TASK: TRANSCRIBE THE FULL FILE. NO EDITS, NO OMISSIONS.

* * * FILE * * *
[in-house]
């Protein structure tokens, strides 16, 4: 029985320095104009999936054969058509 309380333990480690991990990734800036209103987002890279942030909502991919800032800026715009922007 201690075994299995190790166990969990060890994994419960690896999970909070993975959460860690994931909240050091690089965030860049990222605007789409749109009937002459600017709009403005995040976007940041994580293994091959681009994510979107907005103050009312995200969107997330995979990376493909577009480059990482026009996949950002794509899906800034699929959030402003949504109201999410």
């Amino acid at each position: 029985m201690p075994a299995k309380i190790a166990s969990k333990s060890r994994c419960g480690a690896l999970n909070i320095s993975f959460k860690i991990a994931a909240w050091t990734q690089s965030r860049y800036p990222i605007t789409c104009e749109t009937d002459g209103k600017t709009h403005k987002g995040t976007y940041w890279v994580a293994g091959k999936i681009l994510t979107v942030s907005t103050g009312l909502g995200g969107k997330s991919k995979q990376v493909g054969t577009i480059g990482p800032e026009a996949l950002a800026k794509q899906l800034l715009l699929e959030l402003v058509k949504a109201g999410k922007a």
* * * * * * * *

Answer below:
[in-house]
């Protein structure tokens, strides 16, 4: 029985320095104009999936054969058509 309380333990480690991990990734800036209103987002890279942030909502991919800032800026715009922007 201690075994299995190790166990969990060890994994419960690896999970909070993975959460860690994931909240050091690089965030860049990222605007789409749109009937002459600017709009403005995040976007940041994580293994091959681009994510979107907005103050009312995200969107997330995979990376493909577009480059990482026009996949950002794509899906800034699929959030402003949504109201999410």
């Amino acid at each position: 029985m201690p075994a299995k309380i190790a166990s969990k333990s060890r994994c419960g480690a690896l999970n909070i320095s993975f959460k860690i991990a994931a909240w050091t990734q690089s965030r860049y800036p990222i605007t789409c104009e749109t009937d002459g209103k600017t709009h403005k987002g995040t976007y940041w890279v994580a293994g091959k999936i681009l994510t979107v942030s907005t103050g009312l909502g995200g969107k997330s991919k995979q990376v493909g054969t577009i480059g990482p800032e026009a996949l950002a800026k794509q899906l800034l715009l699929e959030l402003v058509k949504a109201g999410k922007a």